The thought of losing assets is one of the most common fears associated with filing bankruptcy. Bankruptcy myths are abundant on the internet. Losing everything you have worked so hard to purchase is one of those myths. Yes, some people may lose their home or car when they file bankruptcy; however, these people usually cannot afford to keep their home or car even if they did not have the other debts. The truth is that most people who file bankruptcy who want to keep their car and home can retain these assets.
There are several outcomes regarding your home and car when filing a bankruptcy case.
Your Home and Car in A Chapter 7 Bankruptcy
If you owe money on your home or car, you may keep these assets if you continue to make the payments to the lender. However, past due payments must be caught up immediately. Some creditors may work with debtors to allow a short time to catch up payments but it is not common, and debtors should never assume they won’t immediately be required to pay the past due payments to the lender. Furthermore, if a large amount of equity exists in the asset, the trustee may consider whether the asset is worth selling for the estate.
For debtors who cannot afford to continue paying the payments on their mortgage or car loan, they can surrender the property the creditor in full satisfaction of the lien. The lender cannot file a deficiency judgment against the debtor if the lender doesn’t receive full payment for the lien when the asset is sold.
A debtor who owns his or her home or car free and clear of liens must be careful when filing a Chapter 7 bankruptcy. If the value of the asset exceeds the allowed exemption, the trustee will likely sell the asset to pay the creditors. The debtor receives the exemption amount before creditors receive any money. In some states, the exemption amount is very low.
Your Home and Car in A Chapter 13 Bankruptcy
Filing a Chapter 13 bankruptcy case stops foreclosures and repossessions. Many people use Chapter 13 to save their homes and cars when they are behind in the payments.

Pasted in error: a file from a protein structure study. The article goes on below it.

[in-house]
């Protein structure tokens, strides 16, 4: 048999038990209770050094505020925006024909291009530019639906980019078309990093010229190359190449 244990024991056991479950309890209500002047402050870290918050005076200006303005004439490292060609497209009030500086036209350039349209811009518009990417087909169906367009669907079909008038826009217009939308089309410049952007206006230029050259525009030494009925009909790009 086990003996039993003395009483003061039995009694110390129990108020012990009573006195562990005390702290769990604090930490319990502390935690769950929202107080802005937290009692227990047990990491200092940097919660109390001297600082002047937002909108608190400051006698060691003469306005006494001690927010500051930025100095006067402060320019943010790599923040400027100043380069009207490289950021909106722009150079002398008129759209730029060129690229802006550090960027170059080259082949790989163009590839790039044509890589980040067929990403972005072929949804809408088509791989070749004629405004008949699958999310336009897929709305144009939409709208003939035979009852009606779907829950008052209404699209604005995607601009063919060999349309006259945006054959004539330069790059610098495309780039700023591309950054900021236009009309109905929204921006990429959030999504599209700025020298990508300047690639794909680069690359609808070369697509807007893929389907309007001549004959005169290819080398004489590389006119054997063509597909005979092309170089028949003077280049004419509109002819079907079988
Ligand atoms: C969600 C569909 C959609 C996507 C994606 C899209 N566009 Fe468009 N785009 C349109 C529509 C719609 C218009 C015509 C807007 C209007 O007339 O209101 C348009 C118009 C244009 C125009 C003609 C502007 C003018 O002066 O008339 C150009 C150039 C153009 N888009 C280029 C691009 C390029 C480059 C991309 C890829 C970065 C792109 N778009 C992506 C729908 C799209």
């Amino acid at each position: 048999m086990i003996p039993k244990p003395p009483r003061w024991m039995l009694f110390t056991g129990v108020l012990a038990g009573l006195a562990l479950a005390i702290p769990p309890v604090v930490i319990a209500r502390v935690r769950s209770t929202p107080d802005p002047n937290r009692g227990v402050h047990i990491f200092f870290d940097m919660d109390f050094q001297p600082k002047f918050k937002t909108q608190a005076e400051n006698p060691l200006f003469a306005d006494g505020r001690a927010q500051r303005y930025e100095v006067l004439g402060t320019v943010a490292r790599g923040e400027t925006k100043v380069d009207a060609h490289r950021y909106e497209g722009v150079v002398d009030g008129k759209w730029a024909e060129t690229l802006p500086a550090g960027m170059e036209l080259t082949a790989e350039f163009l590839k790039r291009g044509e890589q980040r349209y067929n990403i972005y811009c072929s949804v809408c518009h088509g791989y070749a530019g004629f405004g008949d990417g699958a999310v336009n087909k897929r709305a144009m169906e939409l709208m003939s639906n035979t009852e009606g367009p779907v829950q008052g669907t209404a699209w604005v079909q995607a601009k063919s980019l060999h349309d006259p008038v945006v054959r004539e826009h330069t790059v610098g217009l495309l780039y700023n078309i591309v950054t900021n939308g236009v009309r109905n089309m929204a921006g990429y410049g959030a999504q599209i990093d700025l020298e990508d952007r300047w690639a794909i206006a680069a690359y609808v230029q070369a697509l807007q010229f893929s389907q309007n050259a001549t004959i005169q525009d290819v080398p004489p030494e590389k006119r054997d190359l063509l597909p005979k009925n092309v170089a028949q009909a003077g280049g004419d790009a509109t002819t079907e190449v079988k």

For example, if you have been served with foreclosure papers, a Chapter 13 bankruptcy can allow you to keep your home by spreading out your past due mortgage payments over a 5-year plan. However, you must be able to resume regular payments to the lender outside of your bankruptcy plan. The same applies if you are about to lose your car except, in most cases, the car loan is paid in full through your Chapter 13 plan.
If you don’t have a lien on your home or car or if there is substantial equity in the asset, filing a Chapter 13 can prevent you losing the asset. In a Chapter 13 case, the trustee doesn’t sell assets. If the equity in the asset exceeds the allowed exemption, you can pay the different into your plan to go toward your unsecured debt. Filing Chapter 13 can be a great solution for protecting assets that may be in danger under a Chapter 7 case.
It is important to review all options prior to filing bankruptcy under any chapter. You may have several options, but only one option is the best course of action to give you the most benefit. Filing bankruptcy has benefits and disadvantages. You must be aware of all the pros and cons before you make a decision regarding the best way to handle your debt problem.
Consulting with a trained professional before filing bankruptcy is your best step to protect your assets, get rid of debt, and give yourself a brighter financial future.